Biographical Sketch

of

Ellen G. White

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From the Dictionary of American Biography

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“The messengers sent by God to deliver His warnings are hated by those whom they warn. The people charge upon them the calamities which are the result of their own departure from righteousness. Those who thus place themselves in Satan's power do not see things as God sees them. They are blinded by Satan. When God's mirror is held up before them, instead of repenting and turning from sin, they become indignant to think that they should be reproved. They think that an uncalled-for attack is being made upon them, and that the messengers of God are their enemies.”  {RH, October 22, 1901 par. 10}’ E.G. White, Review and Herald, Vol. 4, 345.

 

 


 

"White, ELLEN GOULD HARMON (Nov. 26, 1827--July 16, 1915), leader of the Seventh-day Adventist Church, was born at Gorham, Me., the daughter of Robert and Eunice (Gould) Harmon, and a descendant of John Harmon who was in Kittery, Me., in 1667. When she was still a child the family moved to Portland. She was not more than nine years old when a girl playmate in a fit of anger struck her with a stone, knocking her unconscious, a state in which she remained for three weeks. Her face was disfigured and her 'nervous system prostrated.' Her health was so poor that she had to give up school, and with the exception of a short period of tutoring at home, she received no further formal education.

 

"During the stirring evangelistic campaign of William Miller [q.v.] in the forties, she embraced the Advent faith as taught by Miller and looked for the personal return of Christ on Oct. 22, 1844. When this expectation proved baseless, she was deeply disappointed; her health failed rapidly and she seemed sinking into death. In December, however, while she was kneeling in prayer with four other women, a vision came to her in which she seemed to be transported to heaven and shown the experiences that awaited the faithful. Subsequently, she had other visions, acompanied by strange physical phenomena. According to the reports of physicians and others, her eyes remained open during these visions, she ceased to breathe, and she performed miraculous feats. Messages for individuals, churches, and families were imparted to her, ocasionally of what would take place in the future, but more often of reproof or encouragement. During a long life span, she exerted the most powerful single influence on Seventhday Adventist believers. The larger portion of them accepted her visions without question and acted in accordance with her messages.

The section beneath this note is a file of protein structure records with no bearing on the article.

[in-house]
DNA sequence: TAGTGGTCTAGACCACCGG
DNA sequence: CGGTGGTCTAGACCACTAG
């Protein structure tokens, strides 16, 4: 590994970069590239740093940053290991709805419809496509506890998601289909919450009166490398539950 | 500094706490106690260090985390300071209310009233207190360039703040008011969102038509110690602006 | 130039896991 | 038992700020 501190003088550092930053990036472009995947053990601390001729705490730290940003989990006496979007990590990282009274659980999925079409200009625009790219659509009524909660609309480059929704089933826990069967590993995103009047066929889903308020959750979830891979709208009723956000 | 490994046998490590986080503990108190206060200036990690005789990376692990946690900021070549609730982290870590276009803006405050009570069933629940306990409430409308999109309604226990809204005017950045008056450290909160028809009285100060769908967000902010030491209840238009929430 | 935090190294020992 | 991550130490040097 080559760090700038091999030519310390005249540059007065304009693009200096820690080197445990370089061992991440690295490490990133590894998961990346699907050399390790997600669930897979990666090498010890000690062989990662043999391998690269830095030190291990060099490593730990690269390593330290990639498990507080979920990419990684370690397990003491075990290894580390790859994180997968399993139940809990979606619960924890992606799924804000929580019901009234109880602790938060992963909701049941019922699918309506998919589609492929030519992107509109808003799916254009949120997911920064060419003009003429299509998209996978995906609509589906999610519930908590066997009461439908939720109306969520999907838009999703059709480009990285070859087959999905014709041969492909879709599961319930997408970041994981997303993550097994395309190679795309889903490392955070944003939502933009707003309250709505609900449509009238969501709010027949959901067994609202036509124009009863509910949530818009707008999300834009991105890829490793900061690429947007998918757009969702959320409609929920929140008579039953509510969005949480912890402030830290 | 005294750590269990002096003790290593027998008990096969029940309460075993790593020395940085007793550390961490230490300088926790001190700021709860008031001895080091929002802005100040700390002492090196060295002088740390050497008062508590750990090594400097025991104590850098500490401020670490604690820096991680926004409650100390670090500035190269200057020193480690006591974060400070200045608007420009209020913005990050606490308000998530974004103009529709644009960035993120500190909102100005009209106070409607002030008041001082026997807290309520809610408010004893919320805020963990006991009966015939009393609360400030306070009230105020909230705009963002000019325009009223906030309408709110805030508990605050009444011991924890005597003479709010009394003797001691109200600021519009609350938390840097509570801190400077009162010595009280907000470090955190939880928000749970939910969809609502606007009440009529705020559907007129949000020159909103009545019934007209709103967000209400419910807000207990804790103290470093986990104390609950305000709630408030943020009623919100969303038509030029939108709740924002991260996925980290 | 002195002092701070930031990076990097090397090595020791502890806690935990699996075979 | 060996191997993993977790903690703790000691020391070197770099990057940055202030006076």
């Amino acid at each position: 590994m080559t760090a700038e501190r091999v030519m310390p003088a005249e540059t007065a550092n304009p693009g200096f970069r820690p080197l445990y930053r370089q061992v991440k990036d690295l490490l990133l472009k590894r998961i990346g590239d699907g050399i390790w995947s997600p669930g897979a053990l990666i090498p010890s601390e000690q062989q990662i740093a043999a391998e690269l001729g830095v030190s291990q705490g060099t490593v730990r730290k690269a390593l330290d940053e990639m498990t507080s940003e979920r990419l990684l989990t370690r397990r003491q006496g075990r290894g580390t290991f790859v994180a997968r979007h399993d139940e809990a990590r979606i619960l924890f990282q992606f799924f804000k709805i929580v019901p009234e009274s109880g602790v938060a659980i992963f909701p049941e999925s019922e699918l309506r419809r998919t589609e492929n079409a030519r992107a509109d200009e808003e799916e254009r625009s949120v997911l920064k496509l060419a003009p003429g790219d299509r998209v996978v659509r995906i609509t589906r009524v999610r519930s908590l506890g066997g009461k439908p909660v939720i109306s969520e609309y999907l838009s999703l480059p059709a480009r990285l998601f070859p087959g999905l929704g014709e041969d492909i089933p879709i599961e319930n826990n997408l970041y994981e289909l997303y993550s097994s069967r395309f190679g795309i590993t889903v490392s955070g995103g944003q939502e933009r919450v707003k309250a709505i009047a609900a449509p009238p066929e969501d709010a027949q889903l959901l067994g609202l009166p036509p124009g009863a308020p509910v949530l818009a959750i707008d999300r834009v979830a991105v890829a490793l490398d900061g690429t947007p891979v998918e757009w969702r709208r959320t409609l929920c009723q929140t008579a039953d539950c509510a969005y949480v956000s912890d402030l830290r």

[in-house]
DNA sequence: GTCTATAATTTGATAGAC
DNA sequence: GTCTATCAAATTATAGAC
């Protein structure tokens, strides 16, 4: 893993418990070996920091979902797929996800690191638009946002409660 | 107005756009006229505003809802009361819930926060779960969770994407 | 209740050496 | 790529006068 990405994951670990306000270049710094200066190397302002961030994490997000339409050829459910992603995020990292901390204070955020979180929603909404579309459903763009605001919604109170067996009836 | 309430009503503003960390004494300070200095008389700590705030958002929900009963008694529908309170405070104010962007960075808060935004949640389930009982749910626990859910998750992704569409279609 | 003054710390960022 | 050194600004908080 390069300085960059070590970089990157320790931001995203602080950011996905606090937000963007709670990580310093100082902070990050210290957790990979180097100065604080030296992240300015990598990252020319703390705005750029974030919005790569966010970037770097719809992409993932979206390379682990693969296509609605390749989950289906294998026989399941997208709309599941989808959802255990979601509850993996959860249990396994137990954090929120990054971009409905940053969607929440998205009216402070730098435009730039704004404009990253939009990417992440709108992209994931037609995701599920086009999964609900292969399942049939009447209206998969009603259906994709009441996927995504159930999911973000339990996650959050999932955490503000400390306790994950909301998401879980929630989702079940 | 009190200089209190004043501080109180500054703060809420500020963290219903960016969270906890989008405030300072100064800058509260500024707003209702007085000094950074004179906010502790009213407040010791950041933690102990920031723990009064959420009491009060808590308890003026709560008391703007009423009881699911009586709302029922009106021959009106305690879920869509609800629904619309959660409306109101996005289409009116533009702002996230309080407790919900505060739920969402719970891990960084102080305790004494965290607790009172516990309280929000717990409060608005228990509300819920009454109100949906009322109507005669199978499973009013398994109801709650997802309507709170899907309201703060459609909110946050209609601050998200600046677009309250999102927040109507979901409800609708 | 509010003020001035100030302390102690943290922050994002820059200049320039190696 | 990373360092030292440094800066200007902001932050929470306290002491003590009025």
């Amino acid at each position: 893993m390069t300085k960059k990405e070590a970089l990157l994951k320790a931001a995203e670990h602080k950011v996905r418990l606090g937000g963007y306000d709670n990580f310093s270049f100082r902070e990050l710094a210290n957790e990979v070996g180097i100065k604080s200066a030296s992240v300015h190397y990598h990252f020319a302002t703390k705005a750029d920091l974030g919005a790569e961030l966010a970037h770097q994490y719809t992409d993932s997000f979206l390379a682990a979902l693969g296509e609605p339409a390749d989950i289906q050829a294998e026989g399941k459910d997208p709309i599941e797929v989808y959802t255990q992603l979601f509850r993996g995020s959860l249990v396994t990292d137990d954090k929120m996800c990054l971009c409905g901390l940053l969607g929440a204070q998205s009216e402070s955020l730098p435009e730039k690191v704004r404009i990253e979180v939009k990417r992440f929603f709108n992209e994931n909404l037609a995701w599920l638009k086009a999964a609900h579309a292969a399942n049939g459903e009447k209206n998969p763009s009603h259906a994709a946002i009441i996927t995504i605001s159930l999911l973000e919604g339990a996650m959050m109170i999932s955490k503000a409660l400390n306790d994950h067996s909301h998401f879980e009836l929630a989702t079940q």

"On Aug. 30, 1846, she married the Rev. [Pastor, Ed.] James White, born in Palmyra, Me., Aug. 4, 1821, the son of John White. He was ordained a minister of the Chistian Connection in 1843, and adhered to the Advent faith. The young couple were penniless, and neither was in good health. After various activities, in 1849 White began to publish a little paper which soon became the Advent Review and Sabbath Herald, the organ of the denomination. It was first issued in various places in New England, then in Rochester, N.Y., and later in Battle Creek, Mich. For years White was in charge of the publishing work of the Adventists. He labored hard for the union of the church, and in 1863 the General Conference was organized. His health broke down about 1864 and his wife nursed him back to health. This experience turned their thoughts to health reform, and in response to a vision which came to the wife, the Western Health Reform Institute was founded in 1866 at Battle Creek. Under the promotion of the Whites, Battle Creek College, the first Seventh-day Adventist school, was founded in 1874. This same year they journeyed to California, where, at Oakland, White established the Signs of the Times, the printing establishment of which developed into the Pacific Press Publishing Association. He died at Battle Creek Aug. 6, 1881.

 

"After his death his wife traveled about visiting churches and attending conferences and camp meetings. She labored in Europe from 1885 until 1888, and in 1891 went to Austrailia, where she remained nine years. In 1901 she turned her attention to Christian work in the Southern states. Largely as a result of her interest the Southern Publishing Association was founded at Nashville, Tenn., in that year. In 1903 she played an important part in moving the denominational headquarters to Washington, D.C., and she also had a very definite part in founding, in 1909, the College of Medical Evangelists at Loma Linda, Cal., which has sent its graduates to many quarters of the world.